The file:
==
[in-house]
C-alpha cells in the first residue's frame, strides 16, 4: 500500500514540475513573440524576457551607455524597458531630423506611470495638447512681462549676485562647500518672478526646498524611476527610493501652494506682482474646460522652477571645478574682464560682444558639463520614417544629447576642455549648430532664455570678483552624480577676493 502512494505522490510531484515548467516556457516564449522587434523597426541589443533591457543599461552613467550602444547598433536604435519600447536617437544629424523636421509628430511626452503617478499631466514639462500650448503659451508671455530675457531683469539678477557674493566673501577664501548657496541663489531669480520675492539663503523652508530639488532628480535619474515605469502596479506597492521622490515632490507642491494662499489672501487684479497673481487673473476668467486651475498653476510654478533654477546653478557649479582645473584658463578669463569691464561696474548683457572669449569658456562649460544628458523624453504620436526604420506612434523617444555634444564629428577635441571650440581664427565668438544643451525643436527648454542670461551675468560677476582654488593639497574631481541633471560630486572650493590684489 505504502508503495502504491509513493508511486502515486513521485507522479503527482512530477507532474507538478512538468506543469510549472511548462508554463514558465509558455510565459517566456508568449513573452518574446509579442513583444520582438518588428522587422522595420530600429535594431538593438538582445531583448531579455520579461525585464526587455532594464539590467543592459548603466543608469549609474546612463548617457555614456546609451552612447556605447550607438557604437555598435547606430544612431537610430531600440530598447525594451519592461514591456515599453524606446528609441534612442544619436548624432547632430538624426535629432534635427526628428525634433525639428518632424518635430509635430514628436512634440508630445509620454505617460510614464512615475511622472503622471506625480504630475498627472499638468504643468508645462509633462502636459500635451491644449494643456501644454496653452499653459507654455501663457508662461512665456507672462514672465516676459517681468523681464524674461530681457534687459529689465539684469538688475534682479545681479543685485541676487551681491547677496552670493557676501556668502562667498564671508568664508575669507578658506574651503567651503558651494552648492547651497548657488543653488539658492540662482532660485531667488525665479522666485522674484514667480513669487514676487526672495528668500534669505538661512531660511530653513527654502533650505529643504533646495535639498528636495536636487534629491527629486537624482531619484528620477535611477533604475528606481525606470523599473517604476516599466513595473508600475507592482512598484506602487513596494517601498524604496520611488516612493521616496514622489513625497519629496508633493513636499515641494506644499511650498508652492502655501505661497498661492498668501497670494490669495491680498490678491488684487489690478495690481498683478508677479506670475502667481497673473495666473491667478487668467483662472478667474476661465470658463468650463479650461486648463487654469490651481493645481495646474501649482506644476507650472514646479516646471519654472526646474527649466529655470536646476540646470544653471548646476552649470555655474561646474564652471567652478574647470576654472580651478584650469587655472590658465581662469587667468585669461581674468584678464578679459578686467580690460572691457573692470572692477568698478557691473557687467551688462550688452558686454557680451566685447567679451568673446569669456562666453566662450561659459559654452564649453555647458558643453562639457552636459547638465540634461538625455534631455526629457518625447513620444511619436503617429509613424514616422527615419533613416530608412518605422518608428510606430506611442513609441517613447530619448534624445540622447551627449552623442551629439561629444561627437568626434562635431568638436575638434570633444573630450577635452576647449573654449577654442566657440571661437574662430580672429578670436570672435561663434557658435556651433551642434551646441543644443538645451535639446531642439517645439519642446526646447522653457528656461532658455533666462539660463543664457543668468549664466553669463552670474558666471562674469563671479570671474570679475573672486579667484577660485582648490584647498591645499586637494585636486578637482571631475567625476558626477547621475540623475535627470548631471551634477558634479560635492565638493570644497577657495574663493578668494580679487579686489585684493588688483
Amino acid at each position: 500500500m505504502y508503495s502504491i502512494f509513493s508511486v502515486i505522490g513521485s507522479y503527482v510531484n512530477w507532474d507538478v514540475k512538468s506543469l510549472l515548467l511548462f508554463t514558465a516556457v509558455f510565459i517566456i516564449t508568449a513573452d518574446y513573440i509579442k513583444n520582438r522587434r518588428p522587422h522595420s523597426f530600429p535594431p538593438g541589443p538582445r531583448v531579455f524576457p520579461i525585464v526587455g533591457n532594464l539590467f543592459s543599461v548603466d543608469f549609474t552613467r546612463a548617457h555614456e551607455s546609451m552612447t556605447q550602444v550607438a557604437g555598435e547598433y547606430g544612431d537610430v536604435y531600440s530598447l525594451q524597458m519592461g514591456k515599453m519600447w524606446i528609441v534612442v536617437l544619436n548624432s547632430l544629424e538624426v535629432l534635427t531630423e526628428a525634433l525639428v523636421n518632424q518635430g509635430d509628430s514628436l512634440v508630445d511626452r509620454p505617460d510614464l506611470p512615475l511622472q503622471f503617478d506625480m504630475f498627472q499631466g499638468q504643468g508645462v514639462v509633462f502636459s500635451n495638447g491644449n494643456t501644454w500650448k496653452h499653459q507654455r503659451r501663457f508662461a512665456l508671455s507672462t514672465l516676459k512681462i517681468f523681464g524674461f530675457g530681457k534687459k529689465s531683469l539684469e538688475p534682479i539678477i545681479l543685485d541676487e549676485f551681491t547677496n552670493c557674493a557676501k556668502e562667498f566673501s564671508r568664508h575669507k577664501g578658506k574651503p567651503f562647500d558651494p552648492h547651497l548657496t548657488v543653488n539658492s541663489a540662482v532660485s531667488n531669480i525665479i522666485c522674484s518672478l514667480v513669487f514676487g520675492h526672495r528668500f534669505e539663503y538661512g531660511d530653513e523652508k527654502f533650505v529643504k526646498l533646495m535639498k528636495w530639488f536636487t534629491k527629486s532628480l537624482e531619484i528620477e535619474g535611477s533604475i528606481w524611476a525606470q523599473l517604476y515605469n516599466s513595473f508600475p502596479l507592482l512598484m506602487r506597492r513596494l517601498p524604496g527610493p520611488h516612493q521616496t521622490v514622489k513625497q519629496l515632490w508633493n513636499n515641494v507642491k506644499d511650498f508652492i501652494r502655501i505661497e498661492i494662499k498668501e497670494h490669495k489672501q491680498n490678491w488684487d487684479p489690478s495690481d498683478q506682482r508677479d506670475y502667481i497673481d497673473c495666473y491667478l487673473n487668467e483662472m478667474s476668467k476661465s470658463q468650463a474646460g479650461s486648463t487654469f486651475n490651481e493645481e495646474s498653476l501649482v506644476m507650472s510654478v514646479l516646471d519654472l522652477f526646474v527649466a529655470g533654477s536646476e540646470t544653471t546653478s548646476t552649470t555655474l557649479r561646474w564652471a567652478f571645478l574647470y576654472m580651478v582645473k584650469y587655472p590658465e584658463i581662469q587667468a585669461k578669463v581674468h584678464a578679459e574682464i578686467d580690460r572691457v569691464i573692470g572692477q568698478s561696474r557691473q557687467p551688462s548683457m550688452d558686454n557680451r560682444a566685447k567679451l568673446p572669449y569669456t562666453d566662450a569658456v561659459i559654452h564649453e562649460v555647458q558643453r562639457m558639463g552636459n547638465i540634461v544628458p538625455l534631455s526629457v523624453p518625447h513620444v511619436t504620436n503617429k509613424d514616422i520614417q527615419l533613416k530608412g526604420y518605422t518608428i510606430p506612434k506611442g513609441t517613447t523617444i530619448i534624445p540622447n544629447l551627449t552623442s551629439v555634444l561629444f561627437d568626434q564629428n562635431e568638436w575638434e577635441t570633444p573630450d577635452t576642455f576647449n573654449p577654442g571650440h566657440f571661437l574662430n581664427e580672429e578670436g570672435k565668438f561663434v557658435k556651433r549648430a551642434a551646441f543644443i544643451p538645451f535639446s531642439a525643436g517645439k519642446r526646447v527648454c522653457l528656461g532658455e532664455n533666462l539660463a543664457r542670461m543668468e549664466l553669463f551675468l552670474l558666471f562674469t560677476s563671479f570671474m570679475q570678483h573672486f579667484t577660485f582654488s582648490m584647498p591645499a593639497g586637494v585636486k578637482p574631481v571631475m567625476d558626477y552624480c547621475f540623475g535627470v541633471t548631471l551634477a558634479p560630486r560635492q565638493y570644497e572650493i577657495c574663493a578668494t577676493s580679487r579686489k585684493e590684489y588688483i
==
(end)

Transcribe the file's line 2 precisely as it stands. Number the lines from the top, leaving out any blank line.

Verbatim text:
C-alpha cells in the first residue's frame, strides 16, 4: 500500500514540475513573440524576457551607455524597458531630423506611470495638447512681462549676485562647500518672478526646498524611476527610493501652494506682482474646460522652477571645478574682464560682444558639463520614417544629447576642455549648430532664455570678483552624480577676493 502512494505522490510531484515548467516556457516564449522587434523597426541589443533591457543599461552613467550602444547598433536604435519600447536617437544629424523636421509628430511626452503617478499631466514639462500650448503659451508671455530675457531683469539678477557674493566673501577664501548657496541663489531669480520675492539663503523652508530639488532628480535619474515605469502596479506597492521622490515632490507642491494662499489672501487684479497673481487673473476668467486651475498653476510654478533654477546653478557649479582645473584658463578669463569691464561696474548683457572669449569658456562649460544628458523624453504620436526604420506612434523617444555634444564629428577635441571650440581664427565668438544643451525643436527648454542670461551675468560677476582654488593639497574631481541633471560630486572650493590684489 505504502508503495502504491509513493508511486502515486513521485507522479503527482512530477507532474507538478512538468506543469510549472511548462508554463514558465509558455510565459517566456508568449513573452518574446509579442513583444520582438518588428522587422522595420530600429535594431538593438538582445531583448531579455520579461525585464526587455532594464539590467543592459548603466543608469549609474546612463548617457555614456546609451552612447556605447550607438557604437555598435547606430544612431537610430531600440530598447525594451519592461514591456515599453524606446528609441534612442544619436548624432547632430538624426535629432534635427526628428525634433525639428518632424518635430509635430514628436512634440508630445509620454505617460510614464512615475511622472503622471506625480504630475498627472499638468504643468508645462509633462502636459500635451491644449494643456501644454496653452499653459507654455501663457508662461512665456507672462514672465516676459517681468523681464524674461530681457534687459529689465539684469538688475534682479545681479543685485541676487551681491547677496552670493557676501556668502562667498564671508568664508575669507578658506574651503567651503558651494552648492547651497548657488543653488539658492540662482532660485531667488525665479522666485522674484514667480513669487514676487526672495528668500534669505538661512531660511530653513527654502533650505529643504533646495535639498528636495536636487534629491527629486537624482531619484528620477535611477533604475528606481525606470523599473517604476516599466513595473508600475507592482512598484506602487513596494517601498524604496520611488516612493521616496514622489513625497519629496508633493513636499515641494506644499511650498508652492502655501505661497498661492498668501497670494490669495491680498490678491488684487489690478495690481498683478508677479506670475502667481497673473495666473491667478487668467483662472478667474476661465470658463468650463479650461486648463487654469490651481493645481495646474501649482506644476507650472514646479516646471519654472526646474527649466529655470536646476540646470544653471548646476552649470555655474561646474564652471567652478574647470576654472580651478584650469587655472590658465581662469587667468585669461581674468584678464578679459578686467580690460572691457573692470572692477568698478557691473557687467551688462550688452558686454557680451566685447567679451568673446569669456562666453566662450561659459559654452564649453555647458558643453562639457552636459547638465540634461538625455534631455526629457518625447513620444511619436503617429509613424514616422527615419533613416530608412518605422518608428510606430506611442513609441517613447530619448534624445540622447551627449552623442551629439561629444561627437568626434562635431568638436575638434570633444573630450577635452576647449573654449577654442566657440571661437574662430580672429578670436570672435561663434557658435556651433551642434551646441543644443538645451535639446531642439517645439519642446526646447522653457528656461532658455533666462539660463543664457543668468549664466553669463552670474558666471562674469563671479570671474570679475573672486579667484577660485582648490584647498591645499586637494585636486578637482571631475567625476558626477547621475540623475535627470548631471551634477558634479560635492565638493570644497577657495574663493578668494580679487579686489585684493588688483